Thera’s time as Empress is short-lived, as she ventures with her new husband, Takval, beyond the wall of storms to prevent more Lyucu from crossing the wall and reinforcing the Lyucu already in Dasu. She leaves behind her lover, the brilliant scholar, Zomi Kidosu. Thera and Zomi know this journey is more important than their feelings for each other. While Thera is smart and resilient, she will face hardship she has never known. Phyro, while now the Emperor, is preparing for battle, working in secret. He has no desire to take the throne, leaving Empress Jia, his aunt-mother, in charge until he is ready to take his place. Meanwhile, Timu, as we know is married to Tanvanki and has two children. I once thought Princess Fara was never going to be more than a background character, however quite a bit of the book focuses on both her along with Timu, Thera, and Tanvanaki. Will this generation be able to find a way to live in harmony, or will they repeat what their parents have done? The focus on Fara was another point that worked very well for me. She is the counter to her siblings, the one who seeks adventure beyond the confinement of the palace, and is one who certainly is more open-minded
The characters have grown throughout the books. They do not stagnate from how we first met them in The Grace of Kings. Their arcs are becoming more and more interesting as the books progress. Political intrigue was also a major part of this series, and this one is no different. Preparing for a coming showdown with the Lyucu will take every resource and planning on the part of the political players in Dara. Most notably is Empress Jia. She is unrecognizable from the carefree woman we met in The Grace of Kings. She is a complex character, secretive and planning something. What it is, we are not privy to. Not yet.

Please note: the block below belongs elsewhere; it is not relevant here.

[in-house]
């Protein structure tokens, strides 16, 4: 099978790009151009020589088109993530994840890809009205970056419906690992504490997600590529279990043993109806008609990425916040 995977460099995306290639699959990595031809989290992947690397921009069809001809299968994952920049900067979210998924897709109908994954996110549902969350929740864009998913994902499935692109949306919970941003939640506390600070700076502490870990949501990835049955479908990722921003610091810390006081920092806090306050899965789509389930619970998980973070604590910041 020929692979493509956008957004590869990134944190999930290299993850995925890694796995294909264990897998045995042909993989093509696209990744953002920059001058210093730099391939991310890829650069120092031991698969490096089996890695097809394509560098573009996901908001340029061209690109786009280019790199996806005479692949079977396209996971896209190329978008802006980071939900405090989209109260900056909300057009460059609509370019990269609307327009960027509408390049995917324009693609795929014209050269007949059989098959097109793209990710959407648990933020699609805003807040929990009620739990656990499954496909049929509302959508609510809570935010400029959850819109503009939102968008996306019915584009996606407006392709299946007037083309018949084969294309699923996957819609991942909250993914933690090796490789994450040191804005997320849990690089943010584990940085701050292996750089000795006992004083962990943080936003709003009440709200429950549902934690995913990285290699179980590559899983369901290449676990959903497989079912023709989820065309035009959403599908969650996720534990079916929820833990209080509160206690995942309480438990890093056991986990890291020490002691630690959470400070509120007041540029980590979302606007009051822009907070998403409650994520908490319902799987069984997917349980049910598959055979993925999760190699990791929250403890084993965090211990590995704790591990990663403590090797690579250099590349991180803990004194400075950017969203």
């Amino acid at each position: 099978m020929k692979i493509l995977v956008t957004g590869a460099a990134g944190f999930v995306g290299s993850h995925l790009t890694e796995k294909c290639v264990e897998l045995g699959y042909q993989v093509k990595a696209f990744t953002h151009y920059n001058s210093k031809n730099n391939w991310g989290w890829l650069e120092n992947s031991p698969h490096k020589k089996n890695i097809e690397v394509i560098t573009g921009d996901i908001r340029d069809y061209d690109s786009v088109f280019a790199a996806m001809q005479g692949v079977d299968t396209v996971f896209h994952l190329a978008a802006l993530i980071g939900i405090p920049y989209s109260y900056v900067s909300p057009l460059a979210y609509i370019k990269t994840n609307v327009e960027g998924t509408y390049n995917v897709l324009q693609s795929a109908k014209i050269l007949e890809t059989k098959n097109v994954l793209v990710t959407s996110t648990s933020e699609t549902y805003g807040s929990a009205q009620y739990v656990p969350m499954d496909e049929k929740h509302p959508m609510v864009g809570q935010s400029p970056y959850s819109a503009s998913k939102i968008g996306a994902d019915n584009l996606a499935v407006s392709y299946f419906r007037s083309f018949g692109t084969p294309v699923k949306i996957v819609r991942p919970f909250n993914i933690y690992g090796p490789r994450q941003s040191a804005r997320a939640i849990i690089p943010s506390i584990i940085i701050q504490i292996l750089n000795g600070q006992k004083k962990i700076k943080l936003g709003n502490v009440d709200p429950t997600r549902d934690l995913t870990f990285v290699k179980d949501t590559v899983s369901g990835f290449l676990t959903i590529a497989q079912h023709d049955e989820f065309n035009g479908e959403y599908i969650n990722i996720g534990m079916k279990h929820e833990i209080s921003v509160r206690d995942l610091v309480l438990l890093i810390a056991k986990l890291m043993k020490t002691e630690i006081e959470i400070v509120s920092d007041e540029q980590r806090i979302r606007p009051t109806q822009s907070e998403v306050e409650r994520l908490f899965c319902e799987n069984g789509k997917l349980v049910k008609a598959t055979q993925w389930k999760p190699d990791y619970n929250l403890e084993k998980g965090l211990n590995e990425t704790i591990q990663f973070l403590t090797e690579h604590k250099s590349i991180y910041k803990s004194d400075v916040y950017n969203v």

There is a large part of the book that focuses on Fara leaving the palace and using another name so she is not recognized. She winds up helping a restaurant her father frequented before his time as Emperor. The owner gets involved in a contest to find which is the best restaurant in Dara. Helping them is Kinri, a young Lyucu man, saved from a death sentence by his mother, Gotzan Ryoto, and told to leave Lyucu territory to safety. They are also aided by the Blossom Gang, a band of friends who are performers have various helpful skills. This challenge, while seeming innocuous, was very important in symbolism. Fara found her skills and matures while helping the restaurant. She developed strong feelings for Kinri despite his Lyucu heritage. Fara was able to see beyond the raging conflict, and looking at your enemy as if all are the same, is wrong. Kinri was kind and the friendship he made were genuine, as were the feelings he, too, had for Fara. Kinri plays a very important role and how this pans out is one of the more interesting parts of the book. I’m hopeful to see more of him in the next book.